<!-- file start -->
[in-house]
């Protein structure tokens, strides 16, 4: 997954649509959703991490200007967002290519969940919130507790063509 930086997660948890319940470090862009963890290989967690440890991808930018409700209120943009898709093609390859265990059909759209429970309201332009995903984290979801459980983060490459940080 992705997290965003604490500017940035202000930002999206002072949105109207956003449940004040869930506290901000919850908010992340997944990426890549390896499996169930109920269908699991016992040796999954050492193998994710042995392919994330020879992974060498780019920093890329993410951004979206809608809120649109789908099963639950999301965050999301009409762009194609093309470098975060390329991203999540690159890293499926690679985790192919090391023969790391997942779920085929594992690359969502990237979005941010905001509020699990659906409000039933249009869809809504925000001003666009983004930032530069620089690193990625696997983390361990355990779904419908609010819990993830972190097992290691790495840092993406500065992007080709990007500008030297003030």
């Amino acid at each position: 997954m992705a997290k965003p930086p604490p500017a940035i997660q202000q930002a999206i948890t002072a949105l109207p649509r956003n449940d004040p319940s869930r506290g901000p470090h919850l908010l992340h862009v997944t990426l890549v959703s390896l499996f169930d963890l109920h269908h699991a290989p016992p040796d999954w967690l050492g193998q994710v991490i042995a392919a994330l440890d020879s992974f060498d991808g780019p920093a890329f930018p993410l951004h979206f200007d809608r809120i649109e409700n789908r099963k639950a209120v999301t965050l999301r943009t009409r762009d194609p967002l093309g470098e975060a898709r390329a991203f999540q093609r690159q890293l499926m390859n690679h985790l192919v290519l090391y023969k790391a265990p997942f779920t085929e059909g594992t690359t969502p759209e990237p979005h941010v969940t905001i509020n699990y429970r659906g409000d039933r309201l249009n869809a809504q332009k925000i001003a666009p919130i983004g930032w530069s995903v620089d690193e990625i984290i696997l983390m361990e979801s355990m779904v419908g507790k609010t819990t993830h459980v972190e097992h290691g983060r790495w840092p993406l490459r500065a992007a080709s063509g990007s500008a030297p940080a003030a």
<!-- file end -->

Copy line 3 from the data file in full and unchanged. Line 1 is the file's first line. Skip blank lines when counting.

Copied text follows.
């Amino acid at each position: 997954m992705a997290k965003p930086p604490p500017a940035i997660q202000q930002a999206i948890t002072a949105l109207p649509r956003n449940d004040p319940s869930r506290g901000p470090h919850l908010l992340h862009v997944t990426l890549v959703s390896l499996f169930d963890l109920h269908h699991a290989p016992p040796d999954w967690l050492g193998q994710v991490i042995a392919a994330l440890d020879s992974f060498d991808g780019p920093a890329f930018p993410l951004h979206f200007d809608r809120i649109e409700n789908r099963k639950a209120v999301t965050l999301r943009t009409r762009d194609p967002l093309g470098e975060a898709r390329a991203f999540q093609r690159q890293l499926m390859n690679h985790l192919v290519l090391y023969k790391a265990p997942f779920t085929e059909g594992t690359t969502p759209e990237p979005h941010v969940t905001i509020n699990y429970r659906g409000d039933r309201l249009n869809a809504q332009k925000i001003a666009p919130i983004g930032w530069s995903v620089d690193e990625i984290i696997l983390m361990e979801s355990m779904v419908g507790k609010t819990t993830h459980v972190e097992h290691g983060r790495w840092p993406l490459r500065a992007a080709s063509g990007s500008a030297p940080a003030a």